Review – ALVO (Oculus Quest 2)

First person shooters and VR are such a natural fit it’s uncanny. They often provide some of the most immersive experiences you can find in the VR space, and allow you to get closer to weapons and interact with the world in unique ways. Take Resident Evil 4‘s VR port for example; a superbly fun VR version of a great game, but it can be jarring for those who aren’t used to VR. ALVO is an attempt at making a more casual and approachable VR shooter, which is a respectable goal, but doesn’t hit the mark.

Even though I’m new to VR gaming (only a couple months in to be precise), I’ve had a blast. Learning the ropes with games like SUPERHOT whilst games like Resident Evil 4 and Pavlov VR gave more immersive and advanced experiences.  What both of these games did very well is let the controls come naturally to the player. Unfortunately, this is one major issue with ALVO and especially within its approach. Nothing comes naturally to the player and it doesn’t make intelligent use of the Quest controllers. Stumbling with the controls is not something I want to waste my time with. 

ALVO is pretty basic as far as VR goes.

There is no physical place for things, such as magazines or grenades. Reloading is simply a matter of pressing the grip button on your hip, which is also hilariously mapped to the crouch or jump button. You can’t really reload any faster as well, since it’s all a fixed, predetermined animation you have no real control over. Then to throw a grenade you have to move the controller to the right hip, press a button, aim with the opposite hand, and then push forward with the grenade hand. It’s a weird control scheme that doesn’t make sense, but these are all things that you can get used to if you put the time in. It’s just that these controls did not come naturally at all.  

Shooting itself is fine and what you’d expect from an arcade shooter in VR. You point and press the trigger to shoot and well that’s exactly what happens. The guns feel fine enough to use, and I ended up going dual SMGs for a run and gun playstyle. As a run and gun shooter, it just plays fine and does what it sets out to do in terms of shooting people.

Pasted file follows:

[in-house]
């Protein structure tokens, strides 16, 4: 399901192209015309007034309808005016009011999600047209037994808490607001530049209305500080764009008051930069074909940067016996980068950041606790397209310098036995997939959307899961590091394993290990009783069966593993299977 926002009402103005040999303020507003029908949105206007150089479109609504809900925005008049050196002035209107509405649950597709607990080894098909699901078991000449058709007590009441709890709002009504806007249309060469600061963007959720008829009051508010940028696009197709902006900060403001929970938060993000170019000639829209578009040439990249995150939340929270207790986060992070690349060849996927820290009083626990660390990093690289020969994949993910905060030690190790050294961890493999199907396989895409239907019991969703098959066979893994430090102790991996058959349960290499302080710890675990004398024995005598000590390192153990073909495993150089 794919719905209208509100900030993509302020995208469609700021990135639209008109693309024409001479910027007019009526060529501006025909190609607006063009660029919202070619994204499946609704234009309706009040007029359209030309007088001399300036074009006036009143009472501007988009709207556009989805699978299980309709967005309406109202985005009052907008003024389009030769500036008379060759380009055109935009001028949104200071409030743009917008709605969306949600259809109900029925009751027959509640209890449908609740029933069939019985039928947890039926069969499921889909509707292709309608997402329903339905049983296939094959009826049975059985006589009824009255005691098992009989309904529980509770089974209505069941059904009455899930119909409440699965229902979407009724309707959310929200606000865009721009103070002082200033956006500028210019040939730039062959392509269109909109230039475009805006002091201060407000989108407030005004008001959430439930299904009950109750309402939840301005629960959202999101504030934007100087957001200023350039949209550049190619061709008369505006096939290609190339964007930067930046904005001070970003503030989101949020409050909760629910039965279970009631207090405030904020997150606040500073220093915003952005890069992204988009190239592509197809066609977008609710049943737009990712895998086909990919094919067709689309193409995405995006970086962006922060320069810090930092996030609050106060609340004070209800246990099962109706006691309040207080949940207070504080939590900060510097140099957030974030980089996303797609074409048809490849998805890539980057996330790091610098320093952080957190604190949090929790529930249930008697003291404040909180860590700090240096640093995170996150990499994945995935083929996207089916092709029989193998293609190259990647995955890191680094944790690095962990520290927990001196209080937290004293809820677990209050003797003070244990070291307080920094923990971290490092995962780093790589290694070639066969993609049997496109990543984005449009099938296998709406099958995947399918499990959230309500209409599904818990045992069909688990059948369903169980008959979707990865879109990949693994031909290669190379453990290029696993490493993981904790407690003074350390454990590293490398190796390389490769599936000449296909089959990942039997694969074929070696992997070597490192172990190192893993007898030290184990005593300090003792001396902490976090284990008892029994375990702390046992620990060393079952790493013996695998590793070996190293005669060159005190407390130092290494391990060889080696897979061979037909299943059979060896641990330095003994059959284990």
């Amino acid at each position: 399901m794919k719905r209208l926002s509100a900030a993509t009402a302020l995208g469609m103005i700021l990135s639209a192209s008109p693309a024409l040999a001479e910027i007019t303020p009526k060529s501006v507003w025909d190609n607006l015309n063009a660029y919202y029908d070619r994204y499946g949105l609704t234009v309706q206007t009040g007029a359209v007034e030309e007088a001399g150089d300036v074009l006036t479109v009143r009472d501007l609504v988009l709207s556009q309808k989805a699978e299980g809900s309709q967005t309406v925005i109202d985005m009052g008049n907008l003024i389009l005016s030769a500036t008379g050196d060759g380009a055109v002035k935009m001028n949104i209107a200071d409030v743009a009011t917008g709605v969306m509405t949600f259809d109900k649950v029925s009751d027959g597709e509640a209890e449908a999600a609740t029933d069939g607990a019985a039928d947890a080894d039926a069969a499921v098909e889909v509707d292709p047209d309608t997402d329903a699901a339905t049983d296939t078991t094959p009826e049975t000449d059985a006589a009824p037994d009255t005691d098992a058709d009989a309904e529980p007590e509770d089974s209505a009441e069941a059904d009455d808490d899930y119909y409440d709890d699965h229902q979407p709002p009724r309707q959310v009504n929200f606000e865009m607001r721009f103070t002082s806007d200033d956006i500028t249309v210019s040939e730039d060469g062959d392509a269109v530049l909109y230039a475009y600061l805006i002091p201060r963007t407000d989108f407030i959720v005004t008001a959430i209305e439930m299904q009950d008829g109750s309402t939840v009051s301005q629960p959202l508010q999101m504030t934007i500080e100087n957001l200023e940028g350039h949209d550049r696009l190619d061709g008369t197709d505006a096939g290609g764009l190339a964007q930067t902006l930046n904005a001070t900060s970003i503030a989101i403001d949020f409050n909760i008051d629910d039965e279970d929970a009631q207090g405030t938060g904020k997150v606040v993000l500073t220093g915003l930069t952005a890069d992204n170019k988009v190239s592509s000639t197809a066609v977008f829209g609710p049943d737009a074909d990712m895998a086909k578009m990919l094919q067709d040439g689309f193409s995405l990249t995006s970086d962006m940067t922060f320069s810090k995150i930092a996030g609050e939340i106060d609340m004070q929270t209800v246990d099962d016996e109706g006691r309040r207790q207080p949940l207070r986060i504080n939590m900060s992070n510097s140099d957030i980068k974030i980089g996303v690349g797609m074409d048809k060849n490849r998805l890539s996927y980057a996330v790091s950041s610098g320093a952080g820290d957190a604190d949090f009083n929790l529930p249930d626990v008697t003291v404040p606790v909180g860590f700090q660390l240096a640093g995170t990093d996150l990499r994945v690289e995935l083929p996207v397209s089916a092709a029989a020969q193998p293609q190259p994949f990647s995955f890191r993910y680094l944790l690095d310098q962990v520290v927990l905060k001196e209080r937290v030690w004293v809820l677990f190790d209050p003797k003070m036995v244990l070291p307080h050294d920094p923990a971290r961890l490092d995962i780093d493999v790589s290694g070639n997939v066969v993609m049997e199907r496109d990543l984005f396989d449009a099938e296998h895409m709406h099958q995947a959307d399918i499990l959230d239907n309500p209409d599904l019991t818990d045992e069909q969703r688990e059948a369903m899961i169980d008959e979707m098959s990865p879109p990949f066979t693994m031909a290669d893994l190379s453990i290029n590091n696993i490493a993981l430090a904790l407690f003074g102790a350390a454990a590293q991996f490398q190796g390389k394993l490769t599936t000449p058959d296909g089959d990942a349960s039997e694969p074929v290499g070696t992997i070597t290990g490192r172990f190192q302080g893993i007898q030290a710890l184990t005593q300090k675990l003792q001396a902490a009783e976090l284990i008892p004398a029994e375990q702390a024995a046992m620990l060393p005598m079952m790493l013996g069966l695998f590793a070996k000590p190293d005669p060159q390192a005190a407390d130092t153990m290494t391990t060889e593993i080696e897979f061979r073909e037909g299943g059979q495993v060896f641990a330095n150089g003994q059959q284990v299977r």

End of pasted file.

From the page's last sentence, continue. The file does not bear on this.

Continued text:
Then we have the modes and maps, and this is where ALVO really struggles. There’s really nothing here; we have our bog standard Deathmatch and Team Deathmatch that provide the most enjoyment. You’ve also got the classic Search and Destroy from Call of Duty that has one team trying to plant a bomb and the other defending. As for the maps they are often way too large for what the game is offering yet somehow has terrible spawning and only a small handful with day and night variations. Monastery in particular is a painfully designed map. It’s very light on content, plus both Zombies and Private games are just listed as coming soon on the menu, with no indication of when. 

I thought I would be able to lean under this to get a potential ambush spot… nope…

As for the progression, it feels like jumping way back in time. You start with a basic tier UMP-45 and have to level up to unlock more. Even early on this feels unnecessarily grindy, and will put players coming into the game later with a massive disadvantage. That is, if there are enough people to be found inside matches in a few months’ time. In quite a few instances, the game would just give up trying to find a game with players and just drop me into a bot match. Even if I did find a game, it was very rarely full. Neither of the game’s modes were ever able to fill an entire lobby. This will be its ultimate killer, because ALVO had the potential of occasionally being a fun and dumb casual shooter. 

As for the sound and graphics, don’t expect anything great here. Sound does nothing special to really pull you in, especially since not much really happens throughout the games. Graphically, some ugly textures and effects just don’t hold up. It’s not so bad it’s unplayable, but I just expect a little bit more in here. 

If Pavlov is the Counter-Strike: Global Offensive of the VR market, and Onward is its Insurgency, then ALVO can easily be described as the Modern Combat of the VR market. A game that is not offensively bad, but one that just can’t compete with the other VR shooters. It’s a bare-bones experience in terms of content, with controls that just don’t match up to what we would expect from a VR game in 2022. 

Graphics: 5.0

Nothing too bad, just an ugly, generic-looking shooter.

Gameplay: 4.0

Weird controls aside, ALVO doesn’t really do anything innovative or particularly well with its gameplay.

Sound: 5.0

Much like the graphics, nothing will necessarily grab you in the sound department.

Fun Factor: 2.0

Good luck finding a good (and populated) game, and if you do, you’ll still realise that ALVO is leagues behind its competitors in terms of gameplay, features, and fun.

Final Verdict: 3.5

ALVO is available now on PSVR and Oculus Quest 2.

Reviewed on Oculus Quest 2.

A copy of ALVO was provided by the publisher.